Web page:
If living under the strict rules that govern a King’s court, isn’t your jam, perhaps you will enjoy Five Sisters: The Langhornes of Virginia by James Fox more. It’s the story of the beautiful Langhorne sisters, who were the creme de la creme of society from the end of the Civil War through WWII. Lizzie, Irene, Nancy, Phyllis and Nora were born to a Virginian family who’s fortunes were destroyed by the Civil War and ended up making their way across two continents, leaving fame, husbands and massive fortunes in their wake. One married Waldorf Astor and became Britain’s first female MP; another was the model for the Gibson Girl. Their lives spanned an incredible time in history and they were in the middle of it all.

Maybe a fashion biography is more your thing. If so, I would recommend Axel Madsen’s Chanel: A Woman of Her Own. I have very fond memories of reading this in the sunshine at my in-laws’. Coco Chanel did things her own way. She marketed herself as an orphan but actually she was raised by her aunt with her sister. At a young age she went to the big city to make her fortune, but it wasn’t until she got a capital infusion from a wealthy young man that she was able to become the Chanel that we are familiar with today. Chanel created her own legend but Madsen is able to show you what really happened.

I don’t usually read biographies about men but there are, of course, exceptions to prove the rule. Storyteller: The Authorized Biography of Roald Dahl by Donald Sturrock was one of the exceptions. I adored Dahl’s books as a kid (Matilda was my favourite but I remember being blown away by Boy when I realized it was more than just a story, these things had really happened to him) but I never knew much about him. Sturrock told me everything and it’s not always a pretty picture. The man responsible for some of your favourite childhood tales hated that he found success writing for children – he always felt his adult work to be superior. In his lifetime he was called a racist, a misogynist and an anti-Semite. His romances were numerous, his marriage was turbulent, he was a pilot in the RAF and worked in intelligence. In short, he was everything you never could have expected from the mind that brought you Willy Wonka.

If stars of the silver screen are what you’re after, I’d recommend J. Randy Taraborrelli’s Elizabeth or Marilyn (he’s also written a book each about the Kennedys and the Hiltons – I haven’t read them but I want to!). Both are exquisitely rendered portraits of some the most famous women in the world. I also loved Ava Gardner: Love is Nothing by Lee Server. Ava Gardner was something else. I remember reading this, knowing very little going in, and coming away feeling like I knew her. She was irreverent, sexy and didn’t suffer fools gladly. Delightful.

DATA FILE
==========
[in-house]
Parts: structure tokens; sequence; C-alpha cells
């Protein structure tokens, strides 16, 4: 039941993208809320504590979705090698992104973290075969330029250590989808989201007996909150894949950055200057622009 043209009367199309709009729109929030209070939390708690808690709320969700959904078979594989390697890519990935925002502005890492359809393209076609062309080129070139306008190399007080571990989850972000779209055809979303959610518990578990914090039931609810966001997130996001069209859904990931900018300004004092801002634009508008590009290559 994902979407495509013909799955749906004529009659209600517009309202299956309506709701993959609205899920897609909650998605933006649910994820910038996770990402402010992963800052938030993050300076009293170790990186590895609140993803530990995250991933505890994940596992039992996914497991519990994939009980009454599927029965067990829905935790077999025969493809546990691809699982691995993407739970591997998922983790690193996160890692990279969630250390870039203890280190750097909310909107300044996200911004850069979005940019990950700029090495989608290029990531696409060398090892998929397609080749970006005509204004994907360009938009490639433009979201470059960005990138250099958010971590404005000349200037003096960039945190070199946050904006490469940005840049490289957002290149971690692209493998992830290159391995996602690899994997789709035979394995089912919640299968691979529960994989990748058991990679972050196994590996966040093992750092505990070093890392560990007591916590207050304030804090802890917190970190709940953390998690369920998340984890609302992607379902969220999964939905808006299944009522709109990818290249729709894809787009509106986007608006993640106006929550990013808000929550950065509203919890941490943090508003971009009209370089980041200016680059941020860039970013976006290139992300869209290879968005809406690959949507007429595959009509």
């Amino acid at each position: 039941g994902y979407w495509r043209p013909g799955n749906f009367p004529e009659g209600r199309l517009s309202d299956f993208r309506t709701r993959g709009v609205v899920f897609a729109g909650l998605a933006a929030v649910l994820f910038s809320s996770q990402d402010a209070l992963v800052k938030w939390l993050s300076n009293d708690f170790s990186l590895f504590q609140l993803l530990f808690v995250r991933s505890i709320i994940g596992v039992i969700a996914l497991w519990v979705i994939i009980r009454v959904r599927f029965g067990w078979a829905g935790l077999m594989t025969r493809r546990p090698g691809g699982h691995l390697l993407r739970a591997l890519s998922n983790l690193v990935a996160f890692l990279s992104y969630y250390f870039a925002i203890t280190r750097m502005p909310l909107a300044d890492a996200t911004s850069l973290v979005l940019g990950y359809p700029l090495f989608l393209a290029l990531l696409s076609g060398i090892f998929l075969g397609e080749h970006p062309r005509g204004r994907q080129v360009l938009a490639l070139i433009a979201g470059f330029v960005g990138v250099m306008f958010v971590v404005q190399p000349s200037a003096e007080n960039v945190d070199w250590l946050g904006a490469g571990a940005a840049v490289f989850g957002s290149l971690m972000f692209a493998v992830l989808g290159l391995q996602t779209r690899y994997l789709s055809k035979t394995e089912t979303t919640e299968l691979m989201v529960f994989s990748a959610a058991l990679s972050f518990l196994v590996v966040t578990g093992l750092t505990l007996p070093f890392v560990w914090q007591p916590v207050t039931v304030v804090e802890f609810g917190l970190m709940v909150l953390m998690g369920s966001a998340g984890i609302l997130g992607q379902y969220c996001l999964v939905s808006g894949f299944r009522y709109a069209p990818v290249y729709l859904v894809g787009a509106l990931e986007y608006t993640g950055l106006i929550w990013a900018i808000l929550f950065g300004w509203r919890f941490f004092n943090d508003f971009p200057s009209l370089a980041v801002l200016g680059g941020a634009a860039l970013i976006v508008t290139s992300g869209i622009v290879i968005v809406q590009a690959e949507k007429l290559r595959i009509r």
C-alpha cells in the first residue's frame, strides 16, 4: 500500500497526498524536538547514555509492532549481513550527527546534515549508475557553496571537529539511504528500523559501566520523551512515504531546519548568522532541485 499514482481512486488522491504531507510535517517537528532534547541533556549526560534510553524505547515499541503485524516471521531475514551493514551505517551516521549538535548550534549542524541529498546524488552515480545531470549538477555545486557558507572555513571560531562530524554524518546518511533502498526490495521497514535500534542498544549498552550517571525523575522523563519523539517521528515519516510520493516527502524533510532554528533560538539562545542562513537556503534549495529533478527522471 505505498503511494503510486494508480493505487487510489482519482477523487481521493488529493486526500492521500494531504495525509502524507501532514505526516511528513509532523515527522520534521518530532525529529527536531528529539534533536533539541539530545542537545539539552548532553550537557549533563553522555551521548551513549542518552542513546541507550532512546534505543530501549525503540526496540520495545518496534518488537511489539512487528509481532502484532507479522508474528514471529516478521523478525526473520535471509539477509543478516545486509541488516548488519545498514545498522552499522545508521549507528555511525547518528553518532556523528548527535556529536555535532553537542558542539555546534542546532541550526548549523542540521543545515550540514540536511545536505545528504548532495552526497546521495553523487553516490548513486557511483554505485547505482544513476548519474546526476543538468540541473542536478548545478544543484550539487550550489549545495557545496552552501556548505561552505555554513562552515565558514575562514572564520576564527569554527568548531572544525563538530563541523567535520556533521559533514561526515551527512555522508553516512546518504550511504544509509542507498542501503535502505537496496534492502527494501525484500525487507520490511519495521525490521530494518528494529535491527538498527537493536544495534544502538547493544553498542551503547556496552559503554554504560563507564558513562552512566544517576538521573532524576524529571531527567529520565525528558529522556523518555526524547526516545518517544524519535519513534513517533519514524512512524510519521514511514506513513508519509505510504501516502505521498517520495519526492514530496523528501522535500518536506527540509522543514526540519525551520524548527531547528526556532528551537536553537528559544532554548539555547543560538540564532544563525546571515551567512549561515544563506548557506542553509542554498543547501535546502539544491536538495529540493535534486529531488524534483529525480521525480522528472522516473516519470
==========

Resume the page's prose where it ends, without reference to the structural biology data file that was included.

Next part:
I have a number of biography type books that are on my own Christmas list this year. A.N. Wilson’s Victoria: A Life; The Romanov Sisters: The Lost Lives of the Daughters of Nicholas and Alexandra by Helen Rappaport; In Triumph’s Wake: Royal Mothers, Tragic Daughters and the Price They Paid for Glory by Julia P. Gelardi; and Mademoiselle: Coco Chanel and the Pulse of History by Rhonda K. Garelick. There’s also a book about the servants of Queen Victoria that I need to get my hands on!

OK that went on a lot longer than I meant for it to! If you read all the way to here, thanks for sticking it out. Now, what’s your favourite biography?

 

8

Why I love reading books by Julia P. Gelardi

I am a disciple of the brilliant Lainey Gossip and she always says that girl sh*t is the best sh*t. What she means is that the kind of gossip that goes down between girls is always the most interesting/fun/hilarious.

(Incidentally Lainey, or Elaine Lui to use her actual name, has a book coming out! Listen to the Squawking Chicken arrives in Canada on April 1st and the US on April 21st. Don’t worry, I already ordered my copy!)

This is true in Hollywood today and 60 years ago (Elizabeth Taylor and Debbie Fisher anyone?) and it was true at the Russian court in the 1800s.

I just finished reading From Splendor to Revolution: Romanov Women 1847-1928 and it was full of girl sh*t.

Julia P. Gelardi has got to be one of the best biographers of famous women. I’ve mentioned it loads of times before, but her book about the five granddaughters of Queen Victoria who all went on to become Queens in their own right, is among my favourite biographies. From Splendor to Revolution is another excellent example of the talent of this woman to take the incredible lives of four women and the times they lived in and break them down into a 389 page book. That’s a tall order.

splendor

The book follows the lives and loves of the Empress Marie Feodorovna (who had been Princess Dagmar of Denmark), and her sisters-in-law Marie Pavlovna (a German princess who married a Russian Grand Duke, also known as Miechen), Marie Alexandrovna (daughter of Alexander II who married Albert, the Duke of Edinburgh and became the Duchess of Coburg), and Olga Constantinovna (a Russian Grand Duchess who married Marie Feodorovna’s brother George who became King George I of Greece, making his wife Queen Olga of Greece).

Did you get all that?